The activity has been further designed to avoid and minimize impacts to wetlands and other surface waters due to the following:
1. All dock pilings will be wrapped 1’ below the mud line to 1’ above mean high water with industry standard, inert, non-leaching material.
2. BMP’s (turbidity curtains) will be utilized for the duration of the in-water activities to eliminate impacts to surface waters. The locations of these are provided on the Sheet 3 of the enclosed plans.”
COMPENSATORY MITIGATION – Mitigation is not required.
The Corps is not aware of any known historic properties within the permit area. By copy of this public notice, the Corps is providing information for review. Our final determination relative to historic resource impacts is subject to review by and coordination with the State Historic Preservation Officer and those federally recognized tribes with concerns in Florida and the Permit Area.
Wood Stork: The Corps has determined the proposed project may affect, but is not likely to adversely affect the Wood Stork and its designated critical habitat. The Corps completed an evaluation of the project based upon the US Fish and Wildlife Service (FWS) North Florida Ecological Services Field Offices Programmatic Concurrence for use with the Wood Stork (September 2008). Use of the Key for Wood Stork resulted in the following sequential determination: A (The project is l than 2,500 feet from a colony site.) > B (Project impacts SFH) >C (Impacts to SFH < 0.5 acres) = “not likely to adversely affect” for wood storks. The Corps has FWS concurrence for the proposed activities through the use of the aforementioned determination key.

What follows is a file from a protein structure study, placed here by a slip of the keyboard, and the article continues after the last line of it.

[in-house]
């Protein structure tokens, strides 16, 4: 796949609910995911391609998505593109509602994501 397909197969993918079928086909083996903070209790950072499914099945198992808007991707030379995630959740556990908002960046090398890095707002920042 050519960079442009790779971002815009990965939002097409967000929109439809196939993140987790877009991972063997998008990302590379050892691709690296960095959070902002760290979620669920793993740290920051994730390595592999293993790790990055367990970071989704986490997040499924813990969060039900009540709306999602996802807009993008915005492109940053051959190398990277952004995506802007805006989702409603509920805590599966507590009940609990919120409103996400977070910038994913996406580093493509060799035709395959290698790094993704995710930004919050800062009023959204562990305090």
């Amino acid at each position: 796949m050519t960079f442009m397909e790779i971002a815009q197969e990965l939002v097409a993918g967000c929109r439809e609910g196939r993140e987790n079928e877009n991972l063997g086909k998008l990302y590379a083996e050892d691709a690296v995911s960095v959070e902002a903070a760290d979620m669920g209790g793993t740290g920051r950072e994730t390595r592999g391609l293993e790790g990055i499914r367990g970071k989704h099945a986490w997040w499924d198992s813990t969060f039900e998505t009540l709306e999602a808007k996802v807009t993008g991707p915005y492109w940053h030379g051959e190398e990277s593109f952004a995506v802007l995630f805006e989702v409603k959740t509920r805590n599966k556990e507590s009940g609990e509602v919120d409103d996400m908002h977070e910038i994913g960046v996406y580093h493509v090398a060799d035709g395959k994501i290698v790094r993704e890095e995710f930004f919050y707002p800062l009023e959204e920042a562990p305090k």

West Indian Manatee: The Corps reviewed the project utilizing the Corps of Engineers, Jacksonville District, and the State of Florida Effect Determination Key for the Manatee in Florida, April 2013. Use of this key resulted in the sequence A (project in waters accessible to manatees) ->B (Creation of new slips or change in use of existing slips, even those located in a county with a State-approved Manatee Protection Plan) = May Affect. The Corps will initiate consultation with the U.S. Fish and Wildlife Service.
Based on existing habitat types, the Corps preliminarily determined the project will have no effect on Atlantic Salt Marsh Snake (Nerodia clarkia taeniata), Audubon’s Crested Caracara (Caracara plancus audubonii), Florida Scrub Jay (Aphelocoma coerulescens), Piping Plover (Charadrius melodus), Red-cockaded woodpecker (Picoides borealis), and Eastern Indigo Snake (Drymarchon couperi).
ESSENTIAL FISH HABITAT (EFH): This notice initiates consultation with the National Marine Fisheries Service on EFH as required by the Magnuson-Stevens Fishery Conservation and Management Act 1996. Our review identified the work area as EFH for coastal migratory pelagics, worm reefs, shrimp, snapper, and grouper. Our initial determination is that the proposed action would have no impact on EFH. Our final determination relative to project impacts and the need for mitigation measures is subject to review by and coordination with the National Marine Fisheries Service.
NOTE: This public notice is being issued based on information furnished by the applicant. This information has not been verified or evaluated to ensure compliance with laws and regulation governing the regulatory program. The jurisdictional line has not been verified by Corps personnel.
AUTHORIZATION FROM OTHER AGENCIES: Water Quality Certification may be required from the Florida Department of Environmental Protection and/or one of the state Water Management Districts.
COMMENTS regarding the potential authorization of the work proposed should be submitted in writing to the attention of the District Engineer through the Cocoa Permits Section, 400 High Point Drive, Suite 600, Cocoa, Florida 32926, within 21 days from the date of this notice.